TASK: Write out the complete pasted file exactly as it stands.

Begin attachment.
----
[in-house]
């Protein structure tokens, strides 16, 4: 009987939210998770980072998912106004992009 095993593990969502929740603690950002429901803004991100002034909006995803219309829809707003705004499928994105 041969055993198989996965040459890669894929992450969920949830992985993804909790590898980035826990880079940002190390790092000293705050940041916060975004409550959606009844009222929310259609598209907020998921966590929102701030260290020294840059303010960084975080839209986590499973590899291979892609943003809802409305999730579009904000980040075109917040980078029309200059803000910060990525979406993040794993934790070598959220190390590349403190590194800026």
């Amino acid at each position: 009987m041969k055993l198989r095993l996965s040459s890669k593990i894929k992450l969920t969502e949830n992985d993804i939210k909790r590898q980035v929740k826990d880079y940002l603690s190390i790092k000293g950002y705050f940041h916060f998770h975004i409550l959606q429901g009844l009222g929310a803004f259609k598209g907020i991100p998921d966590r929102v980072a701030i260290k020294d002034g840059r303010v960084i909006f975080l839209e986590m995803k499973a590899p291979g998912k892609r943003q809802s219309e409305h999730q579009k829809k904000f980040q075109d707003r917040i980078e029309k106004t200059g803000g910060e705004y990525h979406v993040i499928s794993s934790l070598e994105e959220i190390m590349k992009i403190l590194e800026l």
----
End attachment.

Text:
[in-house]
């Protein structure tokens, strides 16, 4: 009987939210998770980072998912106004992009 095993593990969502929740603690950002429901803004991100002034909006995803219309829809707003705004499928994105 041969055993198989996965040459890669894929992450969920949830992985993804909790590898980035826990880079940002190390790092000293705050940041916060975004409550959606009844009222929310259609598209907020998921966590929102701030260290020294840059303010960084975080839209986590499973590899291979892609943003809802409305999730579009904000980040075109917040980078029309200059803000910060990525979406993040794993934790070598959220190390590349403190590194800026």
């Amino acid at each position: 009987m041969k055993l198989r095993l996965s040459s890669k593990i894929k992450l969920t969502e949830n992985d993804i939210k909790r590898q980035v929740k826990d880079y940002l603690s190390i790092k000293g950002y705050f940041h916060f998770h975004i409550l959606q429901g009844l009222g929310a803004f259609k598209g907020i991100p998921d966590r929102v980072a701030i260290k020294d002034g840059r303010v960084i909006f975080l839209e986590m995803k499973a590899p291979g998912k892609r943003q809802s219309e409305h999730q579009k829809k904000f980040q075109d707003r917040i980078e029309k106004t200059g803000g910060e705004y990525h979406v993040i499928s794993s934790l070598e994105e959220i190390m590349k992009i403190l590194e800026l």